Research Press Release

Evolution: Turtle ears may be bigger on the inside

Nature Communications

October 12, 2022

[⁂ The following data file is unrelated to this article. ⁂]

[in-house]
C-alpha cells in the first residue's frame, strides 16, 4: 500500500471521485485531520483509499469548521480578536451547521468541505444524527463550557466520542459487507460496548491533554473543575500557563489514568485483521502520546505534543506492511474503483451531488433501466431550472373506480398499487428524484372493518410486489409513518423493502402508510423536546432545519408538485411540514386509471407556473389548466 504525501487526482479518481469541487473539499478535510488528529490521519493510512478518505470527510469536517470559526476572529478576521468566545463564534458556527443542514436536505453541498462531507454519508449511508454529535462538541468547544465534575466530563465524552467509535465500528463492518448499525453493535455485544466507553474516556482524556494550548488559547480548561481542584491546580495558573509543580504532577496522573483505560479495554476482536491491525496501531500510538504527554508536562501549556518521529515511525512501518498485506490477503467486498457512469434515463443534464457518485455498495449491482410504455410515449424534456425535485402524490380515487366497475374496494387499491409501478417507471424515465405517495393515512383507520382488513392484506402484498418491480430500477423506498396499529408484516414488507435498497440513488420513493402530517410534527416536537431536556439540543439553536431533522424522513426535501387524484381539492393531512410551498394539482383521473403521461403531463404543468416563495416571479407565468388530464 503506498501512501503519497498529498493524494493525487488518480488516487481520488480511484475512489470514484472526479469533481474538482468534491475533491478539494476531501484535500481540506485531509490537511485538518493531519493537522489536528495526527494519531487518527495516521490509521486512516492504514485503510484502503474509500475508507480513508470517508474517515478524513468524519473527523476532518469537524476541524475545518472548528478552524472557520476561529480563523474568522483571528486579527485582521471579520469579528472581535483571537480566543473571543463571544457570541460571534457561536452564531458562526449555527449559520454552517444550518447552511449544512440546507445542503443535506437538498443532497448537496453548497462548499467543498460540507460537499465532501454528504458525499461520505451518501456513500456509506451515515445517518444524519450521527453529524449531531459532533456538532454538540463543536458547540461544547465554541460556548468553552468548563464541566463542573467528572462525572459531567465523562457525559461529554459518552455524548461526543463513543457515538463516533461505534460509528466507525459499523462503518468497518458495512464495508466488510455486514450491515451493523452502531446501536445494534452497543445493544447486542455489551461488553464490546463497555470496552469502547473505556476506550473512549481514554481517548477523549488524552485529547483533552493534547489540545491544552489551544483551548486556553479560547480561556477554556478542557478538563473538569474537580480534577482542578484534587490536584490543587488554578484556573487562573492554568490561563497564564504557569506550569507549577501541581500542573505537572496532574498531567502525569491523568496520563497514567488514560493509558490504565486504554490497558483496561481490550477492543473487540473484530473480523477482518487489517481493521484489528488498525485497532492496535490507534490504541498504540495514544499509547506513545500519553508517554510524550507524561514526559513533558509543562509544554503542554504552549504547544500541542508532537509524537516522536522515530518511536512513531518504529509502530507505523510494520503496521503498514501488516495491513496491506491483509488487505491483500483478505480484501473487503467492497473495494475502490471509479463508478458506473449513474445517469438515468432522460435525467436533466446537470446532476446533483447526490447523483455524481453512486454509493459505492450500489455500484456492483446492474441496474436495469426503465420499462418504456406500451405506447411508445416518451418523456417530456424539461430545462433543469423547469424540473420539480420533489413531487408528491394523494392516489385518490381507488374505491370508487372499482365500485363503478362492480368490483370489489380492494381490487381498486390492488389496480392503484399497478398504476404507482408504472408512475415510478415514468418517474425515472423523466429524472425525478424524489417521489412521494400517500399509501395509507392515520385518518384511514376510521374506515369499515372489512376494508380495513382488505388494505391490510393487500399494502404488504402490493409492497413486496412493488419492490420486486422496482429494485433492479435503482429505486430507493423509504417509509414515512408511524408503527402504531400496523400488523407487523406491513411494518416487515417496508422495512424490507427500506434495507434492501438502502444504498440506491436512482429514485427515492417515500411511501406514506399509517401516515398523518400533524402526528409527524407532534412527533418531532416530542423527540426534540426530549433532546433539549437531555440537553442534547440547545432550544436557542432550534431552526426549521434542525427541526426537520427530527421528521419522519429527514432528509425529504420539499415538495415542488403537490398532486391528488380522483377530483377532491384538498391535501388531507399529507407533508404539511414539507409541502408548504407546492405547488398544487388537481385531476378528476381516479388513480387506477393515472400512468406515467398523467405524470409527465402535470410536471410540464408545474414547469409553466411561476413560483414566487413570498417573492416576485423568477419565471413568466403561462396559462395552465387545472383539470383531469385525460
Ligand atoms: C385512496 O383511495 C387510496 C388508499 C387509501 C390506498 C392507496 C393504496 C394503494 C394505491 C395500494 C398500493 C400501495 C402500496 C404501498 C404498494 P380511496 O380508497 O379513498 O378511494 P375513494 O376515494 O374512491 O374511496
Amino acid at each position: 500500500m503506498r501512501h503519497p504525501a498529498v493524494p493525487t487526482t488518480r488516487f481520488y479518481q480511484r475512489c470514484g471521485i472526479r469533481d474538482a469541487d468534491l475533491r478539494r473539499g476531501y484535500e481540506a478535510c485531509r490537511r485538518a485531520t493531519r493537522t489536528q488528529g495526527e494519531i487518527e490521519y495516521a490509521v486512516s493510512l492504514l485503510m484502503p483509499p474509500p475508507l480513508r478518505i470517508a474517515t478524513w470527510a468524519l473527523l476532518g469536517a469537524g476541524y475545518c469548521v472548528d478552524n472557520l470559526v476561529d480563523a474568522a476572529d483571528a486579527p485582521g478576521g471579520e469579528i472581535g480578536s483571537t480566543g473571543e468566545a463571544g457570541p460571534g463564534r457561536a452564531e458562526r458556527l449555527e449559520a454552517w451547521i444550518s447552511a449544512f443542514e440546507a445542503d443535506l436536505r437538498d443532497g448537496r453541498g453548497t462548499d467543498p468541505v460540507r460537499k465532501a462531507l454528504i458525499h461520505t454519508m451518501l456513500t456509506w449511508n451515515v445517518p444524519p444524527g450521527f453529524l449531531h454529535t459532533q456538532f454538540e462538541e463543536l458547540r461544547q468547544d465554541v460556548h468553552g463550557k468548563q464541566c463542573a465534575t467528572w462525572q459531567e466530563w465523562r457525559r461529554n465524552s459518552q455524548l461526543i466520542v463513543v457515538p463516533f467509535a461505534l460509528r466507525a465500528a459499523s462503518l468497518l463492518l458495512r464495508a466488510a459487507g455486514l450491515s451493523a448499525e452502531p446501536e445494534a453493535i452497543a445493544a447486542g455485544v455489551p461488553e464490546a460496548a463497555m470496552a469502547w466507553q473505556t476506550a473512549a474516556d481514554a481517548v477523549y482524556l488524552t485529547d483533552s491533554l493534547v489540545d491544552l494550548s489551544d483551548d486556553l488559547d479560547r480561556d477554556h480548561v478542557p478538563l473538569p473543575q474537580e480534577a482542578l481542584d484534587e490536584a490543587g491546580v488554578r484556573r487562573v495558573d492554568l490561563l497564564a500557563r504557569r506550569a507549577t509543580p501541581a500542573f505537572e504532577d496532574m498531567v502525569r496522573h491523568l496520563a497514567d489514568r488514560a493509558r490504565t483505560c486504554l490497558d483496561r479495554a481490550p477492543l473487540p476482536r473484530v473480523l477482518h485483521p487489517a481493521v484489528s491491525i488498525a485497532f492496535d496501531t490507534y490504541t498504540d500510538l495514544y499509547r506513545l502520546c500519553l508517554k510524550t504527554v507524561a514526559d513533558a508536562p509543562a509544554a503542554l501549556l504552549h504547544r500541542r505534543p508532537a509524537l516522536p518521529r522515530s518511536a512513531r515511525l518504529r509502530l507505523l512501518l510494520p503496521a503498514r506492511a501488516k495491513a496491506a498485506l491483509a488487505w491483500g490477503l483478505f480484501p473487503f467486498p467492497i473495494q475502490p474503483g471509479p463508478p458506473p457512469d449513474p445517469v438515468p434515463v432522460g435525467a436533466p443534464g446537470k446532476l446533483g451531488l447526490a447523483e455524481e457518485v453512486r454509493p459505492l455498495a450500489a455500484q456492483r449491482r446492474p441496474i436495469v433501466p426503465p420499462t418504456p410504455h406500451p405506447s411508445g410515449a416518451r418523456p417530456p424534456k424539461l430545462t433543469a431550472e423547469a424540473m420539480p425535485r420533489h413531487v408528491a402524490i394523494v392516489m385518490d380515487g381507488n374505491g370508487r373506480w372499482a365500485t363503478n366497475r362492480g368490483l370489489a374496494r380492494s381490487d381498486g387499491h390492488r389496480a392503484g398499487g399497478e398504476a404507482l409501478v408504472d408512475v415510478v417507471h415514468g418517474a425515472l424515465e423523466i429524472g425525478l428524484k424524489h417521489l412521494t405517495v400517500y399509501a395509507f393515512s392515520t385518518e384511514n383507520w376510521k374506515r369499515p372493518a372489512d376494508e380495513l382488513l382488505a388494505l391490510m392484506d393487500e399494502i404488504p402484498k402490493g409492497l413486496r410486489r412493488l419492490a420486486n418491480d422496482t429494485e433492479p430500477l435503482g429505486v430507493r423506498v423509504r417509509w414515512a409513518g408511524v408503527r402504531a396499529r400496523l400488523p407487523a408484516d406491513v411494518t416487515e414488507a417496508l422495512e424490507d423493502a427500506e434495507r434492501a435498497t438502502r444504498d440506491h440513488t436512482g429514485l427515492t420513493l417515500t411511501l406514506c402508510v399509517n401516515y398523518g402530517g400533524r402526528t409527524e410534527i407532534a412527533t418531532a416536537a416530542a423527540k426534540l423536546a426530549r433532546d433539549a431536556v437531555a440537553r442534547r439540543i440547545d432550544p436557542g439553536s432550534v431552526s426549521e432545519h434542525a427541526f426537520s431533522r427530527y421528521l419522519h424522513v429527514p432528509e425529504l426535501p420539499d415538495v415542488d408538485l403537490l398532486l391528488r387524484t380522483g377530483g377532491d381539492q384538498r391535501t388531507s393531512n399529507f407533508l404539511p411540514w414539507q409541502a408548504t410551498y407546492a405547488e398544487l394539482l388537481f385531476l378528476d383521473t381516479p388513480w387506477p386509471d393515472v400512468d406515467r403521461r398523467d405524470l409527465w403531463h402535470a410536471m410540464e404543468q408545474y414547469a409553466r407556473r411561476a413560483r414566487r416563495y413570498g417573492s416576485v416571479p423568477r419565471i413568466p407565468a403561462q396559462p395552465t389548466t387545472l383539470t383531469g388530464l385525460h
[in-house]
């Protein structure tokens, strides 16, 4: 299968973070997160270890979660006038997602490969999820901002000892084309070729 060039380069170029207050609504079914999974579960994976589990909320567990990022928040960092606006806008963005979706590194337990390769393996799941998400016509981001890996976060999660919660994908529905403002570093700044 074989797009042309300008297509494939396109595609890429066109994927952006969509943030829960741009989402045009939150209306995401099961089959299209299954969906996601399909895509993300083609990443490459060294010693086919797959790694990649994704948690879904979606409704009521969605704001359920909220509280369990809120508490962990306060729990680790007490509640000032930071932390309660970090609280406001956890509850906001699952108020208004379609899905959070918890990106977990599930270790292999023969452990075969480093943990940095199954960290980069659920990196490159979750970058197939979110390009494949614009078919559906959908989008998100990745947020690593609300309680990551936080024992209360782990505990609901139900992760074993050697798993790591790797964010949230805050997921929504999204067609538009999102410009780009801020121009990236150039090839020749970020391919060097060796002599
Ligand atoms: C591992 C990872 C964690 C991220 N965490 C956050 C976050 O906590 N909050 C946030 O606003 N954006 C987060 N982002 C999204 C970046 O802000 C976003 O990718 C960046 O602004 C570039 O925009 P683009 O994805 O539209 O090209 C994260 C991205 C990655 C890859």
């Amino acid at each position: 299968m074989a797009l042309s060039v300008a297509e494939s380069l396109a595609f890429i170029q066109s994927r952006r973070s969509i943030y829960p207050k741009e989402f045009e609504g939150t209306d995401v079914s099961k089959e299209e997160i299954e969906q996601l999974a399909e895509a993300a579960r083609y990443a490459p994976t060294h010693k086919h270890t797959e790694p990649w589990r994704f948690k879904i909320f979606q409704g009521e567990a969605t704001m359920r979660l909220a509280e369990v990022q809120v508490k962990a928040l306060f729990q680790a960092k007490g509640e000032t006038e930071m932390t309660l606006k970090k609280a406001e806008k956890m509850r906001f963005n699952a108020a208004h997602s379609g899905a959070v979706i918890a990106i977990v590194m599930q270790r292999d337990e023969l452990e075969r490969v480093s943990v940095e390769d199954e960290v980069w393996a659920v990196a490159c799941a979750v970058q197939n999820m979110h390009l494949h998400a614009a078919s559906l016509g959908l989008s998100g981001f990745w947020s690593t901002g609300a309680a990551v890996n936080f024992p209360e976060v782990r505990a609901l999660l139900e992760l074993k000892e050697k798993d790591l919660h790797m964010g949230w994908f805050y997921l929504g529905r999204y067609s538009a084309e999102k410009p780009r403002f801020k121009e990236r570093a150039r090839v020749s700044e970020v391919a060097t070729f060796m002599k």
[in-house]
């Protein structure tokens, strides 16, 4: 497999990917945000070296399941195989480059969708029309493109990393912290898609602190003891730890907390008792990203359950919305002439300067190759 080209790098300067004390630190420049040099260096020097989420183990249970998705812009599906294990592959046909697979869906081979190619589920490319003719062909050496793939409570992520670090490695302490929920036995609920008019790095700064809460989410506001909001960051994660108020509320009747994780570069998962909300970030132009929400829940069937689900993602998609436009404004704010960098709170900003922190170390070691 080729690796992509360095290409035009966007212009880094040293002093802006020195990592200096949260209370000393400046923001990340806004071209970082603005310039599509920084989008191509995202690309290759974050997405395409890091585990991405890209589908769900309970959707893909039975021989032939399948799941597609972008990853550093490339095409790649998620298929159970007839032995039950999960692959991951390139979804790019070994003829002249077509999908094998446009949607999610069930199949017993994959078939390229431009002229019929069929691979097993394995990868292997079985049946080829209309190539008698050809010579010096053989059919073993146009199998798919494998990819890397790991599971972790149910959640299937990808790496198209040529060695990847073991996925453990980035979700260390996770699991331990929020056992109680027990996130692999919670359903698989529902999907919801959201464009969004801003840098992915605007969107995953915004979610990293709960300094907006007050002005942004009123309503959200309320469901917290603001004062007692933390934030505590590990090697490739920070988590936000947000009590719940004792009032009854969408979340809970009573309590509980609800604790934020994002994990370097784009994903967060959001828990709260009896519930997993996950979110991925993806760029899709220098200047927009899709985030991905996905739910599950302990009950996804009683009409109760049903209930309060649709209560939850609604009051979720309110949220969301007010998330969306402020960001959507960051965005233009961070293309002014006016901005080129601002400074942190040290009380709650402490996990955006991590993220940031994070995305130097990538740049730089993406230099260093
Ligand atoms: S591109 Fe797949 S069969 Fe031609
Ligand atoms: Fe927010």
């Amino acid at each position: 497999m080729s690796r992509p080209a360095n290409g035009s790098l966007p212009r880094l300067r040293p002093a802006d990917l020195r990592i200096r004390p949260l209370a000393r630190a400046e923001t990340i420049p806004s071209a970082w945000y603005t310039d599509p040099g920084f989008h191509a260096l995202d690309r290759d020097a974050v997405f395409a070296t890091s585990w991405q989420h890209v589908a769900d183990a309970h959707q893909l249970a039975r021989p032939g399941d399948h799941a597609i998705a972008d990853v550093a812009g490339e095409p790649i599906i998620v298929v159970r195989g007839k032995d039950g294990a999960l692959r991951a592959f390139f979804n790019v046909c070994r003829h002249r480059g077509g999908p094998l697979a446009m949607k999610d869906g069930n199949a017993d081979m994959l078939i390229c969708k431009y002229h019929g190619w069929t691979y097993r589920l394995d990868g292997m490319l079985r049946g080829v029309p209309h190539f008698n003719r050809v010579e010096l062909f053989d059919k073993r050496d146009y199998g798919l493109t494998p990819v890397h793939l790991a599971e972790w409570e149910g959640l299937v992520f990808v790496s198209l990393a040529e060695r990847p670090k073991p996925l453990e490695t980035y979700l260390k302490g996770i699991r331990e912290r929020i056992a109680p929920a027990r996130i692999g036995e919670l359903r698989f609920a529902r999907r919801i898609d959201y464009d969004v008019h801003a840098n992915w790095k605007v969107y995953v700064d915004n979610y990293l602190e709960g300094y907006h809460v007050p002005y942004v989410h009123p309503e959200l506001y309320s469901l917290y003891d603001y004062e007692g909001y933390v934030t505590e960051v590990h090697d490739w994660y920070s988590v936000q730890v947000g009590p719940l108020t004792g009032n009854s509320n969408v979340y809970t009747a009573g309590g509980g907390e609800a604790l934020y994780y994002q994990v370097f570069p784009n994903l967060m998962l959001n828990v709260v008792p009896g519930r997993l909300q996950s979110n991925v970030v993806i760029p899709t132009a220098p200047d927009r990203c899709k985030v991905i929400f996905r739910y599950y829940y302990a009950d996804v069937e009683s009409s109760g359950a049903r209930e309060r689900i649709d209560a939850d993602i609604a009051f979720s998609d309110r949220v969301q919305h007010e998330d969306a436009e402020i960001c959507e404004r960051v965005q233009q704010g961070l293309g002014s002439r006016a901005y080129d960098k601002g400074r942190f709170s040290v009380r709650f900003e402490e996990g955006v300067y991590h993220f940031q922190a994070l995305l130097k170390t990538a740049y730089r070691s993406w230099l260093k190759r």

An analysis of the inner ear shape of turtles and its connection to locomotion is presented in a paper published in Nature Communications. The findings may aid our understanding of vertebrate evolution. The inner ear, or bony labyrinth, senses movement and orientation and its shape and size have been used to infer agility in extinct animals. Turtles have evolved over 230 million years and both living and extinct species have a range of locomotor behaviours and ecological adaptations, however, little is known about the evolution of the turtle bony labyrinth. Serjoscha Evers and colleagues examined 163 specimens of turtles, representing 90 living and 53 extinct species, including softshell turtles, terrapins, and loggerhead sea turtles, which have a variety of locomotor behaviours. These include burrowing, walking on ground, walking underwater, and swimming to navigate terrestrial, freshwater, and marine habitats. The authors found that turtles have large inner ears relative to their head size and suggest this may have evolved during their adaptation to aquatic habitats. They also indicate that turtles have a relatively large bony labyrinth size compared to other vertebrates, and propose that inner ear size may not be as strongly related to agility as previously thought, but instead may be connected to visual acuity in turtles. The authors conclude that their findings suggest that there is greater diversity in bony labyrinth shape and size than previously thought and that further research is needed in understudied tetrapod groups and fishes to explore labyrinth evolution.


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